Speaker Mike Turzai called the PA House to Harrisburg on Saturday, July 23 in the hopes of securing enough votes in his party to pass a revenue package to fund the 2017-2018 budget without new recurring revenues.
After members of his own party rejected Turzai’s reckless plan, he sent the House home and called on the Senate to propose its own revenue package.
The PA Senate took up this challenge and passed a package on Thursday, July 27th.
It is noteworthy that in the current anti-government, anti-tax environment in Harrisburg, Senate Republican leaders acknowledged that PA does not have a spending problem, but instead has a revenue problem.
Senate Republican leaders refused to support a cuts-only budget or an irresponsible budget that relies exclusively on one-time revenues and borrowing. Instead, they took seriously the government’s responsibility to educate children and to provide critical human services. They raised new revenues in order to fund things that matter to our quality of life and our futures.
This plan is a compromise and a product of our divided government. It is not a plan many will be excited about, but it may be the best we can hope for this year.
PA School Code (HB 178)
- The Senate eliminated a proposed $20 million increase in funding for PA’s Educational Improvement Tax Credit program. We applaud this action!! Pennsylvanians shouldn’t pay higher taxes or experience cuts in other areas of the budget in order to subsidize more middle class families’ private/religious school tuition bills.
- The School Code, unfortunately, still contains the teacher layoff bill. Under current law, teachers may only be furloughed if schools consolidate, if student enrollment declines, or if a program is curtailed. This language would make it easier for school districts to furlough more teachers by changing PA law and allowing school districts to use “economic reasons” as an additional reason for cutting positions. It would also eliminate seniority when determining which teachers would lose their jobs.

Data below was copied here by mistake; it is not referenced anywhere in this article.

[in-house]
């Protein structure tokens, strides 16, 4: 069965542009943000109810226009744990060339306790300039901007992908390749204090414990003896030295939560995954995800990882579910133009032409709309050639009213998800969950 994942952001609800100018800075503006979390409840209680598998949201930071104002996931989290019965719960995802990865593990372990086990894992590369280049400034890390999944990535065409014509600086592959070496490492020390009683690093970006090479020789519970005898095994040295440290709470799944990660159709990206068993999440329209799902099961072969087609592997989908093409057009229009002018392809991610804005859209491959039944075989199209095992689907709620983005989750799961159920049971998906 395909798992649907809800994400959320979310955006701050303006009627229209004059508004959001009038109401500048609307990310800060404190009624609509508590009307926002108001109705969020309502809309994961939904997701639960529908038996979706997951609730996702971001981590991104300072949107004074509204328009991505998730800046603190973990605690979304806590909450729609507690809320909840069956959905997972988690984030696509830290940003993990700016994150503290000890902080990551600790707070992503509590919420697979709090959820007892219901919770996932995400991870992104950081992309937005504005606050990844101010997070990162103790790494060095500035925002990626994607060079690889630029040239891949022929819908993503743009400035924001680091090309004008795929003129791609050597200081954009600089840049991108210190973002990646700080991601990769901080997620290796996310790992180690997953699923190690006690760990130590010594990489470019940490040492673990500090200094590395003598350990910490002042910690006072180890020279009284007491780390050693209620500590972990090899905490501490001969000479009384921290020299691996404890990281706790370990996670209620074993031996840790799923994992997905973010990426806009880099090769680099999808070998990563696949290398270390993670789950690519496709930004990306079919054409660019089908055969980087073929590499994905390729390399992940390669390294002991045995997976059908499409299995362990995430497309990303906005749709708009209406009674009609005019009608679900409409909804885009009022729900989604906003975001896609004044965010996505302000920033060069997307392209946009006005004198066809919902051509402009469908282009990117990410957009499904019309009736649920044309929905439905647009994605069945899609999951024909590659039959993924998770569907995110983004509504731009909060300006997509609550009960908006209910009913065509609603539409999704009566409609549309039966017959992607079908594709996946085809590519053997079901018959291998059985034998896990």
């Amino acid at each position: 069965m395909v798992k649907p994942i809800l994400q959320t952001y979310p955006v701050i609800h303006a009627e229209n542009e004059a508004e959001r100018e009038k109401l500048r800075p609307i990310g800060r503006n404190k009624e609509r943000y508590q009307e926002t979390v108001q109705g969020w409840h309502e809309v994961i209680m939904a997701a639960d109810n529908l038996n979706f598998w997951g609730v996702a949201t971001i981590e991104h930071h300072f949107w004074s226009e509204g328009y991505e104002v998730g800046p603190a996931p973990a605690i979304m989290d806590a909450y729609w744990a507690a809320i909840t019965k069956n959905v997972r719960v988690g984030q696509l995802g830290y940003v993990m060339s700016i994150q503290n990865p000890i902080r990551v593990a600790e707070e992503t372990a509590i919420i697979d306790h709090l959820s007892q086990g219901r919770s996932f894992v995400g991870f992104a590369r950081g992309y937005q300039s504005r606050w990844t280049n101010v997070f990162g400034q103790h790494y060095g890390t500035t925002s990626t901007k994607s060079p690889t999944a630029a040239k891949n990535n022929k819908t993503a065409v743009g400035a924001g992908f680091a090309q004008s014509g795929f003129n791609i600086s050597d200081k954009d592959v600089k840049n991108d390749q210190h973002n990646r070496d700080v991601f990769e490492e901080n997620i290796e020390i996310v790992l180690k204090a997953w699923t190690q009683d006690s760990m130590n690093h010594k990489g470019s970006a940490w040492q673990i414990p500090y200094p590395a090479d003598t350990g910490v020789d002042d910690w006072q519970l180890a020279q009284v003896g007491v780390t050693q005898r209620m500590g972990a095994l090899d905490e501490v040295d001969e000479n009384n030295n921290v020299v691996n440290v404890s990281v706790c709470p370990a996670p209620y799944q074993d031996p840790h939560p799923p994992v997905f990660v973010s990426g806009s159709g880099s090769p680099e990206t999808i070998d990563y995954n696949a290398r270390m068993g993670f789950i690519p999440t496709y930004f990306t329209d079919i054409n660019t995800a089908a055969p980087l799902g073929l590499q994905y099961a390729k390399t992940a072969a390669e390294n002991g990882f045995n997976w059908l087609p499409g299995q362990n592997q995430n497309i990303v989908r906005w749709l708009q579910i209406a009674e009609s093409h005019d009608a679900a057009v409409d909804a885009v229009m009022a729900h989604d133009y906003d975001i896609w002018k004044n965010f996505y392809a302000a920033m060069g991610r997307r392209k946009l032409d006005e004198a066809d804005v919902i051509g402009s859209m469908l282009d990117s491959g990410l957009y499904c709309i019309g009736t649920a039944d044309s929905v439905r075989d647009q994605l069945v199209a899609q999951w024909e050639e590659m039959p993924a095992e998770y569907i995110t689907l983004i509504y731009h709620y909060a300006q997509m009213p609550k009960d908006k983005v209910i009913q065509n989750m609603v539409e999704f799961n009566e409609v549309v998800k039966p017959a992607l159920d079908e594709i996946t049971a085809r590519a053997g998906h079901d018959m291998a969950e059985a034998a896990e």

- It also delays the implementation of the Keystone Exam graduation requirement until 2019-2020, prohibits lunch shaming in schools, requires schools to provide students in grades 6-12 instruction related to the prevention of opioid abuse, and prohibits teacher preparation programs from requiring students to get a passing score on the Praxis exam in order to graduate.
Key Revenue Proposals in the budget bill (HB 542)
- PA will borrow $1.2 billion to fill in a hole left in the 2016-2017 budget.
- A severance tax on natural gas drillers would generate about $80 million in new revenue in addition to the current impact fee. Unfortunately, the rate of this tax is very low and the tax is coupled with looser state permitting and regulatory oversight over the natural gas industry.
- Reinstating the gross receipts tax on natural gas bills, which was eliminated in 1999, and increasing consumption taxes on electricity and phones would generate nearly $445 million in new revenue.
- Sales tax remittances on goods purchased from internet companies would generate $43.5 million.
- Commercial-grade fireworks would be allowed to be sold in PA, taxed at 12% and generate $3 million.
- A change to the tax appeal process would raise $40 million.
This bill is now in Speaker Turzai’s hands. He and other House Republican leaders will need to decide if they will support this bipartisan compromise or if they will continue to obstruct the budget process and insist on imposing their extreme agenda of cuts and reckless budgeting on Pennsylvanians.
On the federal level, the failure of the US Senate to pass a healthcare bill that would enact cuts to Medicaid means that for now more than $140 million in federal Medicaid reimbursements to PA schools are safe. This is great news for PA students. The thousands and thousands of people who spoke up and showed up made this happen. Your advocacy matters and it works!